More and more, the Kremlin’s domestic politics are becoming a significant irritant in bilateral relations. The White House’s statement on the cancellation of Obama’s meeting with Putin cited “our lack of progress on issues such as missile defense and arms control, trade and commercial relations, global security issues, and human rights and civil society in the last twelve months.” That last concern had been notably absent in previous White House statements. And the domestic repression -- along with the vicious anti-American propaganda that is its natural complement -- won’t likely subside anytime soon. Putin’s choice of authoritarian consolidation over political liberalization undermines the chance for strong and consistent economic growth, given Russia’s dependence on commodity exports and a weakening investment climate. Improving the latter depends on a measure of democratic accountability and transparency, including greater respect for property rights, the easing of television censorship, and real judicial independence from the government -- none of which Putin shows any sign of pursuing.


The economic, social, and, ultimately, political price of the Putin Doctrine is likely to be high and lasting. With the economy slowing down for the sixth consecutive quarter, this year’s growth projection has been revised down to 2.4 percent -- a far cry from the seven to eight percent growth during Putin’s first two terms and less than half of the five percent growth that Putin promised to deliver upon his reelection last year. Deep budget cuts, starting with healthcare and education, are scheduled for next year; pensions, already among the lowest in Europe, will probably stay there.

The belt-tightening is bound to increase restiveness and erode loyalty among the regime’s base, which depends on a system of patronage and handouts that Putin can no longer generously disburse. According to polls, Putin supporters are already beginning to chafe under their meager pensions, the rising price of food staples and utilities, a housing shortage, the deterioration of education and healthcare, and the daily indignity of corruption. The logic of authoritarianism will dictate an even greater repression in response to such discontent, along with an even greater need for an external enemy -- a role in which the United States seems to be permanently cast.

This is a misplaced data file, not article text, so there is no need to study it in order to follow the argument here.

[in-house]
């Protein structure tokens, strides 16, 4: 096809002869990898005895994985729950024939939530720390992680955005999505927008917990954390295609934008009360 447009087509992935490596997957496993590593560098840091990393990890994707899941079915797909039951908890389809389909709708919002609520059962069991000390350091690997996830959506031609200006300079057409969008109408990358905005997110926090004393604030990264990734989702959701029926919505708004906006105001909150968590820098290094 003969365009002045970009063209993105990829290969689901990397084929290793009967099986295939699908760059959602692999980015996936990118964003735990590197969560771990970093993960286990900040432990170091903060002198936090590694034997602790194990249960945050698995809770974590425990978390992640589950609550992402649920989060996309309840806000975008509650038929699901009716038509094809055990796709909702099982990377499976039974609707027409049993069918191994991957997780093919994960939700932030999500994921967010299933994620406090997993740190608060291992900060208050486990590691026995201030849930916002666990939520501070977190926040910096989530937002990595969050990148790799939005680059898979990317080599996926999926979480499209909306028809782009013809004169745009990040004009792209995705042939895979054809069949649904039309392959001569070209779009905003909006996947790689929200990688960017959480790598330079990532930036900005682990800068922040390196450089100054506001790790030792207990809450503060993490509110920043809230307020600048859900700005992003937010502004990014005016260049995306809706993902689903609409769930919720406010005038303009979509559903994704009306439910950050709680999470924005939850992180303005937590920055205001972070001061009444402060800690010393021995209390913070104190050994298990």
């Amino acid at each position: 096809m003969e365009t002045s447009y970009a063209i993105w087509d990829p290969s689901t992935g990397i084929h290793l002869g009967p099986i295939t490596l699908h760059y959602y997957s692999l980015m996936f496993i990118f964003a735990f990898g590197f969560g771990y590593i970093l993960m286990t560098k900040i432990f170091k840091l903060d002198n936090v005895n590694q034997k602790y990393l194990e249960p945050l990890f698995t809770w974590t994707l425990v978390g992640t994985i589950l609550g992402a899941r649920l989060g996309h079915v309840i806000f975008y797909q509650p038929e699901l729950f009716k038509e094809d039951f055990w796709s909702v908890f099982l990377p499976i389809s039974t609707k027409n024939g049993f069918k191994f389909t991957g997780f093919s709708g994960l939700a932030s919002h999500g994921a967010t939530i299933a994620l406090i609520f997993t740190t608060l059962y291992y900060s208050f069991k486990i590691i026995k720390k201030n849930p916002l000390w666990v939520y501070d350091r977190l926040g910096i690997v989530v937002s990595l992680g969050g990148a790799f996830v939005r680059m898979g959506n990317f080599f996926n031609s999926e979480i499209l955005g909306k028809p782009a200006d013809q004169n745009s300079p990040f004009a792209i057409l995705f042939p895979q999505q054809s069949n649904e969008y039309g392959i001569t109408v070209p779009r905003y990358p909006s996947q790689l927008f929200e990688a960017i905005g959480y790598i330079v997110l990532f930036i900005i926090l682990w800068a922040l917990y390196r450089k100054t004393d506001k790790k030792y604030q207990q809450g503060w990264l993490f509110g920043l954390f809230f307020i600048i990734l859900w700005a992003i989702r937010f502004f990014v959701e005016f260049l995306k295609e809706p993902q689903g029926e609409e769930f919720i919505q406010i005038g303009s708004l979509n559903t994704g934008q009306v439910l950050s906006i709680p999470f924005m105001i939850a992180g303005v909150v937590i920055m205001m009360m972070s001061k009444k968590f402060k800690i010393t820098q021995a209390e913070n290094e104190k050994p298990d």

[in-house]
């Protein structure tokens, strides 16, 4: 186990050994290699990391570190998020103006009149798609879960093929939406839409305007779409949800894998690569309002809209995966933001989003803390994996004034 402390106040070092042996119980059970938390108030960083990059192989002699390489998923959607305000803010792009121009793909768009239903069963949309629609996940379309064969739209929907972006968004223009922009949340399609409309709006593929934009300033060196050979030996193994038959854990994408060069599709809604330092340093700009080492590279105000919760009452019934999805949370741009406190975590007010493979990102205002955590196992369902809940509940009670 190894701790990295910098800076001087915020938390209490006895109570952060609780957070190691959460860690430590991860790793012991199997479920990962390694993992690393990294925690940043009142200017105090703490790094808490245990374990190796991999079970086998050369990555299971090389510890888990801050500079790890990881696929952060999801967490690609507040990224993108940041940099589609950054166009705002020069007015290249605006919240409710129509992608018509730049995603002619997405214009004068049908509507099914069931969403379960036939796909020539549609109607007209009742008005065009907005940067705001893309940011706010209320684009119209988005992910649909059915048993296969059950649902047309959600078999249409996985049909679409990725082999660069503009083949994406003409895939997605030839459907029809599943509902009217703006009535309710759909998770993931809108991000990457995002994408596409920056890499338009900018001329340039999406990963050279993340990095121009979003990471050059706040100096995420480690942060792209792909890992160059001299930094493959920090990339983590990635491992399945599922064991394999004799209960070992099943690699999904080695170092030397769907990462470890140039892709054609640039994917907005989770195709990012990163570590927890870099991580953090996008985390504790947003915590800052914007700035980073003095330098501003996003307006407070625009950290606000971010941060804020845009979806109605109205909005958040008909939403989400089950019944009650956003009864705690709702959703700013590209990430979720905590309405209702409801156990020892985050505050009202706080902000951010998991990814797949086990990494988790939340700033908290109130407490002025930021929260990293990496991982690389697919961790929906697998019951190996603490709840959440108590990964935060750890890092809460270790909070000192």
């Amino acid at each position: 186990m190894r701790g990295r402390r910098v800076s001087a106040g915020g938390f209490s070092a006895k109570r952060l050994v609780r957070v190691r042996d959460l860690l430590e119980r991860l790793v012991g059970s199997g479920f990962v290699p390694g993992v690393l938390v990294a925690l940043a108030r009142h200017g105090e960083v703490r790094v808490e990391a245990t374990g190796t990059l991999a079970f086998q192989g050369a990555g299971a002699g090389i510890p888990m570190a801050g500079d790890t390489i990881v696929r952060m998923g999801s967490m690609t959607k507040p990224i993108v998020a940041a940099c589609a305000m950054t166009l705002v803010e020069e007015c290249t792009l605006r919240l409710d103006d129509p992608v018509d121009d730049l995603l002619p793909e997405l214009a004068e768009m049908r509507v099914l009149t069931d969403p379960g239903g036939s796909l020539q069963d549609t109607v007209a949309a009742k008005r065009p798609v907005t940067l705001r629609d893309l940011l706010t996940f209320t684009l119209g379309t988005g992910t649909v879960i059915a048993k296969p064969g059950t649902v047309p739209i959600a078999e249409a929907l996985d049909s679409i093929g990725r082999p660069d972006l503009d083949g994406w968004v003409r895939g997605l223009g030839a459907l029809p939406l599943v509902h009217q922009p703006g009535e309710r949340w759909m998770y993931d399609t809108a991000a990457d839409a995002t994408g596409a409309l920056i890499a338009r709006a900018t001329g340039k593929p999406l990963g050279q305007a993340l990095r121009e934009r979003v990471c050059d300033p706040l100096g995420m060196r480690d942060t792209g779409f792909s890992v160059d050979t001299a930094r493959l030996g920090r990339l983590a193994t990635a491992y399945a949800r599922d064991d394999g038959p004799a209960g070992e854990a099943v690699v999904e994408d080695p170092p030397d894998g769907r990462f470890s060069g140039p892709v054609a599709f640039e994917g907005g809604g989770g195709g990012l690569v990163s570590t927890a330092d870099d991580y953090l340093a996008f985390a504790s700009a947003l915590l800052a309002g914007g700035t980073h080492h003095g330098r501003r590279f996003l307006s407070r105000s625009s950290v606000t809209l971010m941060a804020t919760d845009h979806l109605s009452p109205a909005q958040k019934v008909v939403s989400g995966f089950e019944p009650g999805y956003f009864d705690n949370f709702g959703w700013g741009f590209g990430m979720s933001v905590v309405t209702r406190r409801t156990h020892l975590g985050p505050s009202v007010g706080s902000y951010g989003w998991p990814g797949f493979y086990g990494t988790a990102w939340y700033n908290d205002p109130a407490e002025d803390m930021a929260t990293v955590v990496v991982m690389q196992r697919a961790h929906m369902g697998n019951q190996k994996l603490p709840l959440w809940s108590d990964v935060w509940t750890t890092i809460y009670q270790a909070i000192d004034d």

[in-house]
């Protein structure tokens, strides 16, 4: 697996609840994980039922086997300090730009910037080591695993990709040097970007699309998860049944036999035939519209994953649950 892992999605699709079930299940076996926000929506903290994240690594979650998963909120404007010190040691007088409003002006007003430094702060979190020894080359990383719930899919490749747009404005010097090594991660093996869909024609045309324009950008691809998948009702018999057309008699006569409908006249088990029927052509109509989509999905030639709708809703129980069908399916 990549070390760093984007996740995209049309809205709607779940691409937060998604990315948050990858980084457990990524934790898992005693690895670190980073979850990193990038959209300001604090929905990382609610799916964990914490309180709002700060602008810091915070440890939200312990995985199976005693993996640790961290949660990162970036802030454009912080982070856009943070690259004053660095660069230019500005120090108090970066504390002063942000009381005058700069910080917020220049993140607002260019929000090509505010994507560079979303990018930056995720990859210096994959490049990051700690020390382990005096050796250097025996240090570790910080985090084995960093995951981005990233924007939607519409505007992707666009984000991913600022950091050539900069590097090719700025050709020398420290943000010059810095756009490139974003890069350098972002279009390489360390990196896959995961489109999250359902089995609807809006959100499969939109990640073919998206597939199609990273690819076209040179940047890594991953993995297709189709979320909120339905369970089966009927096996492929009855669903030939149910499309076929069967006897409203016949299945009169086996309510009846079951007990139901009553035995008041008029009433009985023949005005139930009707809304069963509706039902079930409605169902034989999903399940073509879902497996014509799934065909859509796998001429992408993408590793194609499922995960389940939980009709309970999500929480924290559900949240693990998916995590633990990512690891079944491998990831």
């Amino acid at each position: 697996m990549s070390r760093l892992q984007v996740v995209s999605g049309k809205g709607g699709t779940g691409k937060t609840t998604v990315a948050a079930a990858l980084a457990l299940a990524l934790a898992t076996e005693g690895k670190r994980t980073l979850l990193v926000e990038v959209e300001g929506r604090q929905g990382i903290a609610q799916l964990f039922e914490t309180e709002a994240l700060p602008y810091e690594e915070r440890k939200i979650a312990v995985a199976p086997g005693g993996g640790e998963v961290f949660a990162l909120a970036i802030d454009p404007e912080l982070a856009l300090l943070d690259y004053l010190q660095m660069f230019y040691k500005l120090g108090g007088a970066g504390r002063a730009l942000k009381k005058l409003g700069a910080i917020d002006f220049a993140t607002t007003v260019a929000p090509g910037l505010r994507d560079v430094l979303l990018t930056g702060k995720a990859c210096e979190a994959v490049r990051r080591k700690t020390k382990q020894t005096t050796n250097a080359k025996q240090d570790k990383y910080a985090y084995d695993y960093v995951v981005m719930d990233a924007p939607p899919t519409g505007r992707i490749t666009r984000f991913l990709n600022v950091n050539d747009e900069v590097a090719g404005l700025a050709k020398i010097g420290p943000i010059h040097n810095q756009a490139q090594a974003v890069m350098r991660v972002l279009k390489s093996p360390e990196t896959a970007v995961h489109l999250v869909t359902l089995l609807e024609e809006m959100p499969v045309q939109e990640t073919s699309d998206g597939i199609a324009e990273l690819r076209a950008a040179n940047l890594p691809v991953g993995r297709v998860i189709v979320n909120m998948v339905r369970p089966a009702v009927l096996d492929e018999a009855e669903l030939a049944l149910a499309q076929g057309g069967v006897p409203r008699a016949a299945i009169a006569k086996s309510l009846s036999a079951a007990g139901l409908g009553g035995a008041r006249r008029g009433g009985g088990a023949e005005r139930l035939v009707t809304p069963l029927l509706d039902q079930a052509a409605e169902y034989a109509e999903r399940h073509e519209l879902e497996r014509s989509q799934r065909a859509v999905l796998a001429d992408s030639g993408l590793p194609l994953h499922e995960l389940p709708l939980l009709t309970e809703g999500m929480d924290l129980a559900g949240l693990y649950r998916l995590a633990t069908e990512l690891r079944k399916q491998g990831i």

The confrontational dynamic that the Putin Doctrine has set in motion -- with the canceled Putin-Obama summit only the latest and most visible casualty -- could extend the strategic pause. The U.S. withdrawal from Afghanistan (something that Putin all but pleaded Washington not to do) will further diminish the countries’ geostrategic need for each other. At the same time, the pause probably won’t extend down to all levels of diplomacy; nuclear nonproliferation and counterterrorism should continue to preoccupy midlevel officials in both countries. The latter is of particular concern to both Moscow and Washington, given that next year’s Olympics in Sochi will be held within a three-hour car ride of a low-intensity Islamist insurgency.

In the end, though, the pause is likely to last as long as the Putin Doctrine guides the Kremlin’s domestic and foreign behavior. Barring an economic crisis or a national embarrassment such as the failure of the Olympics, Putin’s confidence in his current course will remain unshakeable: hubris, the illness of all long-term autocrats, increasingly affects decision-making. And a new U.S. administration in 2016 is not likely to make much of a difference. The sole closing bracket to the pause visible today is 2018, when Putin, then 66 years old, will prepare to run for a fourth presidential term, ignoring the fact that 55 percent of Russia currently does not want to see him continue on as the head of state. In Moscow, where Russia’s fate is usually decided, 61 percent oppose Putin’s fourth term. By then he will have been in power for 18 years, as long as Leonid Brezhnev. With rising discontent that could unite protesters with political and economic grievances, Putin may have to rig the vote in order to match Stalin’s 24-year tenure. What follows could end the Putin Doctrine as the Kremlin’s operational guide -- and, with it, the pause, ushering in, for better or worse, a new era in bilateral relations. 

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  • LEON ARON is the director of Russian Studies at the American Enterprise Institute. He is the author, most recently, of Roads to the Temple: Truth, Memory, Ideas, and Ideals in the Making of the Russian Revolution, 1987–1991.